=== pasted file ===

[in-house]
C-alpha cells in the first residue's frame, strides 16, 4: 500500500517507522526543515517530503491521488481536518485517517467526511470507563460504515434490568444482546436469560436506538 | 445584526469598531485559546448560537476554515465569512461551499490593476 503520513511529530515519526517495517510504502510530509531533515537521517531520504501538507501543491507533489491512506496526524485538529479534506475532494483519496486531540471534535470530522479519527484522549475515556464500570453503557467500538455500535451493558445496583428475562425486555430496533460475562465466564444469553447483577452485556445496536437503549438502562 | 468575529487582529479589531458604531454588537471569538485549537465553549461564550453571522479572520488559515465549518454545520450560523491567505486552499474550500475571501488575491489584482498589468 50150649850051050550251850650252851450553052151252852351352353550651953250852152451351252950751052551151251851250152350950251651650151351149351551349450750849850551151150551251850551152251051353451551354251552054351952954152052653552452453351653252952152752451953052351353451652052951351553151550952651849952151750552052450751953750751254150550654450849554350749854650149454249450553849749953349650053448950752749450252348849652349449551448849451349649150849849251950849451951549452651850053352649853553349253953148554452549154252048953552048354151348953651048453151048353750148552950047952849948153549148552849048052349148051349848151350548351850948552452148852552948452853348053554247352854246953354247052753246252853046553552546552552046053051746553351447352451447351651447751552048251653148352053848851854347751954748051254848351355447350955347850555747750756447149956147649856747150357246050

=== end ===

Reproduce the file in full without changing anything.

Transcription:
[in-house]
C-alpha cells in the first residue's frame, strides 16, 4: 500500500517507522526543515517530503491521488481536518485517517467526511470507563460504515434490568444482546436469560436506538 | 445584526469598531485559546448560537476554515465569512461551499490593476 503520513511529530515519526517495517510504502510530509531533515537521517531520504501538507501543491507533489491512506496526524485538529479534506475532494483519496486531540471534535470530522479519527484522549475515556464500570453503557467500538455500535451493558445496583428475562425486555430496533460475562465466564444469553447483577452485556445496536437503549438502562 | 468575529487582529479589531458604531454588537471569538485549537465553549461564550453571522479572520488559515465549518454545520450560523491567505486552499474550500475571501488575491489584482498589468 50150649850051050550251850650252851450553052151252852351352353550651953250852152451351252950751052551151251851250152350950251651650151351149351551349450750849850551151150551251850551152251051353451551354251552054351952954152052653552452453351653252952152752451953052351353451652052951351553151550952651849952151750552052450751953750751254150550654450849554350749854650149454249450553849749953349650053448950752749450252348849652349449551448849451349649150849849251950849451951549452651850053352649853553349253953148554452549154252048953552048354151348953651048453151048353750148552950047952849948153549148552849048052349148051349848151350548351850948552452148852552948452853348053554247352854246953354247052753246252853046553552546552552046053051746553351447352451447351651447751552048251653148352053848851854347751954748051254848351355447350955347850555747750756447149956147649856747150357246050